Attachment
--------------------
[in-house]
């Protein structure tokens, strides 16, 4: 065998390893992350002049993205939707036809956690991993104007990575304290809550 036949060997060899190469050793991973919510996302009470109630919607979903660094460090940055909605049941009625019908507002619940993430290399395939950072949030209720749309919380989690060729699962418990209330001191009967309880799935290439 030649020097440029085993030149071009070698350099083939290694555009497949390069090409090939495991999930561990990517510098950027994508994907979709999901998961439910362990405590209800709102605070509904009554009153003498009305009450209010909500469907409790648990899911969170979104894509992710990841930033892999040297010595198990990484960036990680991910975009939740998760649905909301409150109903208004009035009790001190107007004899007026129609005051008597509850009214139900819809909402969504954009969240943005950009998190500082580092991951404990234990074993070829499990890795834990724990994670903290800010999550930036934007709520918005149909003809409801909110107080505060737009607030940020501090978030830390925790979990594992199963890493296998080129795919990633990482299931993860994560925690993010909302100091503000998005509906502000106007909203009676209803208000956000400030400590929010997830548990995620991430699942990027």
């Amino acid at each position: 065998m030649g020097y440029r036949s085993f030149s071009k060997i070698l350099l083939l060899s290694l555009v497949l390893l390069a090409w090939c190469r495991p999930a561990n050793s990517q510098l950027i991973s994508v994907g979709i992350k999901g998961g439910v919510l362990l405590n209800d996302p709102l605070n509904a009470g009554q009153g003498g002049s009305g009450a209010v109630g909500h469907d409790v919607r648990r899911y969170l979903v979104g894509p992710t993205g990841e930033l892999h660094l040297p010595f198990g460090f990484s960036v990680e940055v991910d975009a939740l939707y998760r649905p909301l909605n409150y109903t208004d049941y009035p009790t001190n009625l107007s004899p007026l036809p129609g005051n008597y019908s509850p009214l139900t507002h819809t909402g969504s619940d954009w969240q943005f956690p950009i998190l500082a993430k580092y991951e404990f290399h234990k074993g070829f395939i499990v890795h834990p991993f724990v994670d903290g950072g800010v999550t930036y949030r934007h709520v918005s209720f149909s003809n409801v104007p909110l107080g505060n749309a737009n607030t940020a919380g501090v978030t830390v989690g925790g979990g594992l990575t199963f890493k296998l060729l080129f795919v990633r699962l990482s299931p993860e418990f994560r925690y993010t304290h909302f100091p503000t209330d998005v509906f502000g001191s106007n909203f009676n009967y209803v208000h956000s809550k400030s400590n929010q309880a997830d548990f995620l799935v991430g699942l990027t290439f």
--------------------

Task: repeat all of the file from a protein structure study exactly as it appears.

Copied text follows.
[in-house]
């Protein structure tokens, strides 16, 4: 065998390893992350002049993205939707036809956690991993104007990575304290809550 036949060997060899190469050793991973919510996302009470109630919607979903660094460090940055909605049941009625019908507002619940993430290399395939950072949030209720749309919380989690060729699962418990209330001191009967309880799935290439 030649020097440029085993030149071009070698350099083939290694555009497949390069090409090939495991999930561990990517510098950027994508994907979709999901998961439910362990405590209800709102605070509904009554009153003498009305009450209010909500469907409790648990899911969170979104894509992710990841930033892999040297010595198990990484960036990680991910975009939740998760649905909301409150109903208004009035009790001190107007004899007026129609005051008597509850009214139900819809909402969504954009969240943005950009998190500082580092991951404990234990074993070829499990890795834990724990994670903290800010999550930036934007709520918005149909003809409801909110107080505060737009607030940020501090978030830390925790979990594992199963890493296998080129795919990633990482299931993860994560925690993010909302100091503000998005509906502000106007909203009676209803208000956000400030400590929010997830548990995620991430699942990027």
């Amino acid at each position: 065998m030649g020097y440029r036949s085993f030149s071009k060997i070698l350099l083939l060899s290694l555009v497949l390893l390069a090409w090939c190469r495991p999930a561990n050793s990517q510098l950027i991973s994508v994907g979709i992350k999901g998961g439910v919510l362990l405590n209800d996302p709102l605070n509904a009470g009554q009153g003498g002049s009305g009450a209010v109630g909500h469907d409790v919607r648990r899911y969170l979903v979104g894509p992710t993205g990841e930033l892999h660094l040297p010595f198990g460090f990484s960036v990680e940055v991910d975009a939740l939707y998760r649905p909301l909605n409150y109903t208004d049941y009035p009790t001190n009625l107007s004899p007026l036809p129609g005051n008597y019908s509850p009214l139900t507002h819809t909402g969504s619940d954009w969240q943005f956690p950009i998190l500082a993430k580092y991951e404990f290399h234990k074993g070829f395939i499990v890795h834990p991993f724990v994670d903290g950072g800010v999550t930036y949030r934007h709520v918005s209720f149909s003809n409801v104007p909110l107080g505060n749309a737009n607030t940020a919380g501090v978030t830390v989690g925790g979990g594992l990575t199963f890493k296998l060729l080129f795919v990633r699962l990482s299931p993860e418990f994560r925690y993010t304290h909302f100091p503000t209330d998005v509906f502000g001191s106007n909203f009676n009967y209803v208000h956000s809550k400030s400590n929010q309880a997830d548990f995620l799935v991430g699942l990027t290439f």